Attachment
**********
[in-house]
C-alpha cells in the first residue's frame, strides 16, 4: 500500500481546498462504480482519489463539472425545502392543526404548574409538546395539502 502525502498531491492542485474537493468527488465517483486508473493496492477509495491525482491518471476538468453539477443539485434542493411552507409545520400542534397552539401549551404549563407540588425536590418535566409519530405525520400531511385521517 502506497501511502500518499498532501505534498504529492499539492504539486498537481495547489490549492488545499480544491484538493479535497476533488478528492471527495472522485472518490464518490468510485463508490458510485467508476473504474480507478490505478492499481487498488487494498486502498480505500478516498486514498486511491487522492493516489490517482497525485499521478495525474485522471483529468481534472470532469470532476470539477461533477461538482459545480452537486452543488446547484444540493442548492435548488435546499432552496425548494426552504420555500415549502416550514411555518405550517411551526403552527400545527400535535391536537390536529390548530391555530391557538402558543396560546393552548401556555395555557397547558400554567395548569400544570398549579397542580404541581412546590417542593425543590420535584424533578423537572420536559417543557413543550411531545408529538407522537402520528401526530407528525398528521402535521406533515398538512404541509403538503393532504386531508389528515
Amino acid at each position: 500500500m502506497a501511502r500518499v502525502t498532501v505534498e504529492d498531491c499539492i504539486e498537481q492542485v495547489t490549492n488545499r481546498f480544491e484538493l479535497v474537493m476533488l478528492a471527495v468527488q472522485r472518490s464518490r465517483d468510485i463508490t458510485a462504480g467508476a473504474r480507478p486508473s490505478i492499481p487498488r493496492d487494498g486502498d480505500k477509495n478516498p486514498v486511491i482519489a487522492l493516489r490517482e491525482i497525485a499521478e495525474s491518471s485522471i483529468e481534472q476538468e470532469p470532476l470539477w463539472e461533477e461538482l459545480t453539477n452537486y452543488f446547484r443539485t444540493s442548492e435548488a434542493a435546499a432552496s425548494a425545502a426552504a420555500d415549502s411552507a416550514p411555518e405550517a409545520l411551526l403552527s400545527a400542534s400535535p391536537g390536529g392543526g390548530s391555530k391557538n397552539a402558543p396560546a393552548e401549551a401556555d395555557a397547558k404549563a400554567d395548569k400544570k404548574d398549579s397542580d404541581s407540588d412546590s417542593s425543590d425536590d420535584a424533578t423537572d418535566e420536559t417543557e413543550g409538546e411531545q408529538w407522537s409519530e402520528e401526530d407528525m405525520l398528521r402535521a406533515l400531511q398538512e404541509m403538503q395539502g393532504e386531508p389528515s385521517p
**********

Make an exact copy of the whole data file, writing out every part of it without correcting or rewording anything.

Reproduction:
[in-house]
C-alpha cells in the first residue's frame, strides 16, 4: 500500500481546498462504480482519489463539472425545502392543526404548574409538546395539502 502525502498531491492542485474537493468527488465517483486508473493496492477509495491525482491518471476538468453539477443539485434542493411552507409545520400542534397552539401549551404549563407540588425536590418535566409519530405525520400531511385521517 502506497501511502500518499498532501505534498504529492499539492504539486498537481495547489490549492488545499480544491484538493479535497476533488478528492471527495472522485472518490464518490468510485463508490458510485467508476473504474480507478490505478492499481487498488487494498486502498480505500478516498486514498486511491487522492493516489490517482497525485499521478495525474485522471483529468481534472470532469470532476470539477461533477461538482459545480452537486452543488446547484444540493442548492435548488435546499432552496425548494426552504420555500415549502416550514411555518405550517411551526403552527400545527400535535391536537390536529390548530391555530391557538402558543396560546393552548401556555395555557397547558400554567395548569400544570398549579397542580404541581412546590417542593425543590420535584424533578423537572420536559417543557413543550411531545408529538407522537402520528401526530407528525398528521402535521406533515398538512404541509403538503393532504386531508389528515
Amino acid at each position: 500500500m502506497a501511502r500518499v502525502t498532501v505534498e504529492d498531491c499539492i504539486e498537481q492542485v495547489t490549492n488545499r481546498f480544491e484538493l479535497v474537493m476533488l478528492a471527495v468527488q472522485r472518490s464518490r465517483d468510485i463508490t458510485a462504480g467508476a473504474r480507478p486508473s490505478i492499481p487498488r493496492d487494498g486502498d480505500k477509495n478516498p486514498v486511491i482519489a487522492l493516489r490517482e491525482i497525485a499521478e495525474s491518471s485522471i483529468e481534472q476538468e470532469p470532476l470539477w463539472e461533477e461538482l459545480t453539477n452537486y452543488f446547484r443539485t444540493s442548492e435548488a434542493a435546499a432552496s425548494a425545502a426552504a420555500d415549502s411552507a416550514p411555518e405550517a409545520l411551526l403552527s400545527a400542534s400535535p391536537g390536529g392543526g390548530s391555530k391557538n397552539a402558543p396560546a393552548e401549551a401556555d395555557a397547558k404549563a400554567d395548569k400544570k404548574d398549579s397542580d404541581s407540588d412546590s417542593s425543590d425536590d420535584a424533578t423537572d418535566e420536559t417543557e413543550g409538546e411531545q408529538w407522537s409519530e402520528e401526530d407528525m405525520l398528521r402535521a406533515l400531511q398538512e404541509m403538503q395539502g393532504e386531508p389528515s385521517p